THE REPUBLIC OF UGANDA
IN THE HIGH COURT OF UGANDA SITTING AT NEBBI
CRIMINAL SESSIONS CASE No. 0144 OF 2015
UGANDA …………………………………………………… PROSECUTOR
OCHIR BENSON …………………………………………………………… ACCUSED
Before Hon. Justice Stephen Mubiru
The accused is indicted with one count of Murder c/s 188 and 189 of the Penal Code Act. It is alleged that the accused on the 18th day of January, 2015 at Patek Arumokeng village in Nebbi District murdered one Opio Jerry.
The prosecution case is that on the fateful night, the deceased was taken out of a disco hall back to the home of a one Gilbert, a cousin of the accused from where he was accused of having stolen Gilbert's shoes. The accused together with Gilbert participated in assaulting the deceased in a bid to cause him reveal the whereabouts of the missing shoes. In assaulting the deceased, the accused used a dry piece of wood repeatedly despite the pleas of P.W.2 Obed Odong Nekyon, a brother of the deceased, that he should stop. the accused thereafter dragged the weakened and injured deceased along the ground to a distant bridge where he was intercepted by another of the brother's of the deceased or managed to rescue the deceased. The deceased then chose to return alone to his home in Parombo for the night but was unable to make it. The following morning he was found lying at the point of death by the roadside where he had collapsed. He was rushed to Nebbi General Hospital but he died a few hours later. The case was reported to the police resulting in the arrest of the accused.
In his defence, the accused denied any participation. He stated that he was present but saw the deceased as he was questioned at the home of his uncle Olangi Geoffrey by his own brothers Nick and Monday as well as Gilbert, a cousin of the accused. The deceased disclosed that the suspected stolen items, shoes, beddings and mattresses were at Parombo. He was set free and began his journey to Parombo. The accused went back home only to learn the following morning that the deceased was dead.
Since the accused pleaded not guilty, like in all criminal cases the prosecution has the burden of proving the case against him beyond reasonable doubt. The burden does not shift to the accused person and the accused is only convicted on the strength of the prosecution case and not because of weaknesses in his defence, (see Ssekitoleko v. Uganda  EA 531). The accused does not have any obligation to prove his innocence. By his plea of not guilty, the accused put in issue each and every essential ingredient of the offence with which he is charged and the prosecution has the onus to prove each of the ingredients beyond reasonable doubt before it can secure his conviction. Proof beyond reasonable doubt though does not mean proof beyond a shadow of doubt. The standard is satisfied once all evidence suggesting the innocence of the accused, at its best creates a mere fanciful possibility but not any probability that the accused is innocent, (see Miller v. Minister of Pensions  2 ALL ER 372).
For the accused to be convicted of Murder, the prosecution must prove each of the following essential ingredients beyond reasonable doubt;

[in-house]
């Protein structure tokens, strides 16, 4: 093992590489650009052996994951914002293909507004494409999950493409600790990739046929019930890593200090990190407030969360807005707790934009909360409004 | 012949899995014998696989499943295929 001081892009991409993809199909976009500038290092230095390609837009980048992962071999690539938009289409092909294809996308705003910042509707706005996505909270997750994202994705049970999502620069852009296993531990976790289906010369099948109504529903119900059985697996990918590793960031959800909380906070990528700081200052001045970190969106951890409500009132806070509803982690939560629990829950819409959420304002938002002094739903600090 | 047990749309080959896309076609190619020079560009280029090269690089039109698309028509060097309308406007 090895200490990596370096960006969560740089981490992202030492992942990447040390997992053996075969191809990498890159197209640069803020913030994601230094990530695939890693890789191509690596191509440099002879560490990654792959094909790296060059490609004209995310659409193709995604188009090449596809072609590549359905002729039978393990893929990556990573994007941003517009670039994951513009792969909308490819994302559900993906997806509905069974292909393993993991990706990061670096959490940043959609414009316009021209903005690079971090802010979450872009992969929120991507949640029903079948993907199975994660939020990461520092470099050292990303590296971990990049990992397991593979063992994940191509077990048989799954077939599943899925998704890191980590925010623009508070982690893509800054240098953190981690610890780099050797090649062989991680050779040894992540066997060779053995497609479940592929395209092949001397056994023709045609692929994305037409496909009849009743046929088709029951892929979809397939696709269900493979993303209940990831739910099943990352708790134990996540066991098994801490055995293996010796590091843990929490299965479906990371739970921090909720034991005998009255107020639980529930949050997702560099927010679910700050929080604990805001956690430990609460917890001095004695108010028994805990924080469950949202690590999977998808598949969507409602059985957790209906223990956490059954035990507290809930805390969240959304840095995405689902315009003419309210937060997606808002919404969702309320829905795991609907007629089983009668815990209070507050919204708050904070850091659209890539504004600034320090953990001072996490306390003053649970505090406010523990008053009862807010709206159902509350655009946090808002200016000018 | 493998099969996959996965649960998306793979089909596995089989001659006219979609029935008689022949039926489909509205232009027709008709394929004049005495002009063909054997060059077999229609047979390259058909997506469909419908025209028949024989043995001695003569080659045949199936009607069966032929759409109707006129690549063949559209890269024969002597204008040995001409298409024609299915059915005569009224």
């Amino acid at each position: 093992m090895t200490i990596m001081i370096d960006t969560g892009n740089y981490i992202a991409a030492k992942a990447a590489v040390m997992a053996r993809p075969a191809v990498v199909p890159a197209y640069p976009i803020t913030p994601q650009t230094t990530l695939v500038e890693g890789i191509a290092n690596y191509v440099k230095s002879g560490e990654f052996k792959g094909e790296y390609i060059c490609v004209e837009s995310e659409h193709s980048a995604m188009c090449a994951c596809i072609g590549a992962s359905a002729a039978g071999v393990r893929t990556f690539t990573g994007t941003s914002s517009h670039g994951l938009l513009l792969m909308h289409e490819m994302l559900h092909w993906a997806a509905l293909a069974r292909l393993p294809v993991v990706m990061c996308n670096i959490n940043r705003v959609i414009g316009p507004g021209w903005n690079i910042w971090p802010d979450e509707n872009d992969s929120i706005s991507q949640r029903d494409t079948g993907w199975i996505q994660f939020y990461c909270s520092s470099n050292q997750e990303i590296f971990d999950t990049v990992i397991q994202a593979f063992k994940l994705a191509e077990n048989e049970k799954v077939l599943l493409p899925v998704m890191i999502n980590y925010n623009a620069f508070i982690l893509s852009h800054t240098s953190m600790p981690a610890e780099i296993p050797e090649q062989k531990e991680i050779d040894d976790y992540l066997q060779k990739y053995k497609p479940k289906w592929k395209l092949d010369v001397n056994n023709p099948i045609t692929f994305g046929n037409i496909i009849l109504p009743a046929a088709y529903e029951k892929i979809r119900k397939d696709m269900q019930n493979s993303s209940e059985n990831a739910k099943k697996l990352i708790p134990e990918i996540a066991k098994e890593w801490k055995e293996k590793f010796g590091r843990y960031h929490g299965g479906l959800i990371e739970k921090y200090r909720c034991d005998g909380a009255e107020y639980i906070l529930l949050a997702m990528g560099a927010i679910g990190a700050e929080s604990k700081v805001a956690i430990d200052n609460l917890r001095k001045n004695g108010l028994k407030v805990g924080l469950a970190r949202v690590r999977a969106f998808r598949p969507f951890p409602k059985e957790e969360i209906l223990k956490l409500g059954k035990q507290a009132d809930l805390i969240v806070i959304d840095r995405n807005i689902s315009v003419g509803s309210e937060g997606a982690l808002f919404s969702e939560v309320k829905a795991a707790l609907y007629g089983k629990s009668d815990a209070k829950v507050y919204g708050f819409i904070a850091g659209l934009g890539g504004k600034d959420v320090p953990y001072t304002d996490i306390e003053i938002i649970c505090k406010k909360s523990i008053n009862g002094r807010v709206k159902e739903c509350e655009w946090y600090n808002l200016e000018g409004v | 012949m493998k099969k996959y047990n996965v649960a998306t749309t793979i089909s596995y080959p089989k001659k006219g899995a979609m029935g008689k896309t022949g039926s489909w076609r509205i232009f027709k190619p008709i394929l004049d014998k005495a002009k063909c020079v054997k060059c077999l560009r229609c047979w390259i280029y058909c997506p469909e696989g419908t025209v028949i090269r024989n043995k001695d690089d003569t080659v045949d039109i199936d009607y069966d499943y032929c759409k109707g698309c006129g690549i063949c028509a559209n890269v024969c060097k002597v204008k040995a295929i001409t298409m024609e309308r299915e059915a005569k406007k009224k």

- Death of a human being occurred.
- The death was caused by some unlawful act.
- That the unlawful act was actuated by malice aforethought; and lastly
- That it was the accused who caused the unlawful death.
Death may be proved by production of a post mortem report or evidence of witnesses who state that they knew the deceased and attended the burial or saw the dead body. The prosecution adduced the post mortem report dated 19th January, 2015 prepared by P.W.3 Mr. Oryema Stephen who at the time was a Medical Clinical Officer of Nebbi General Hospital, and it was marked as exhibit P. Ex.2. The body was identified to him by a one Dwong Paroth Monday as that of Opio Jerry. P.W.2 Obed Odong Nekyon, a brother of the deceased, who stated that his brother was pronounced dead on arrival at Nebbi hospital and he was buried on 19th January, 2015 at Patek Arumokeng village. Defence Counsel did not contest this element as well in his final submissions. Having considered the evidence as a whole, and in agreement with the assessors, I find that the prosecution has proved beyond reasonable doubt that Opio Jerry died on 19th January, 2015.
The prosecution had to prove further that the deaths of Opio Jerry was unlawfully caused. It is the law that any homicide (the killing of a human being by another) is presumed to have been caused unlawfully unless it was accidental or it was authorized by law (see R v. Gusambizi s/o Wesonga (1948) 15 EACA 65). P.W.3 Mr. Oryema Stephen who at the time was a Medical Clinical Officer of Nebbi General Hospital, conducted the autopsy and established the cause of death as “a ruptured spleen that caused severe haemorrhage both internally and externally.” Exhibit P. Ex.2 dated 19th January, 2015 contains the details of his other findings which include; “multiple wounds, contusions and lacerations due to sticks / beating. Swelling on the left hypochondrium (the upper part of the abdomen) indicating ruptured spleen.” P.W.2 who witnessed the circumstances in which those injuries were inflicted stated that it was by beating with bare hands and a piece of dry wood and dragging on the ground. This evidence as a whole proves that the injuries sustained by the deceased were as a result of a prolonged assault and that the death was a homicide. Not having found any lawful justification for the acts which caused his death, I agree with the assessors that the prosecution has proved beyond reasonable doubt that his death was unlawfully caused.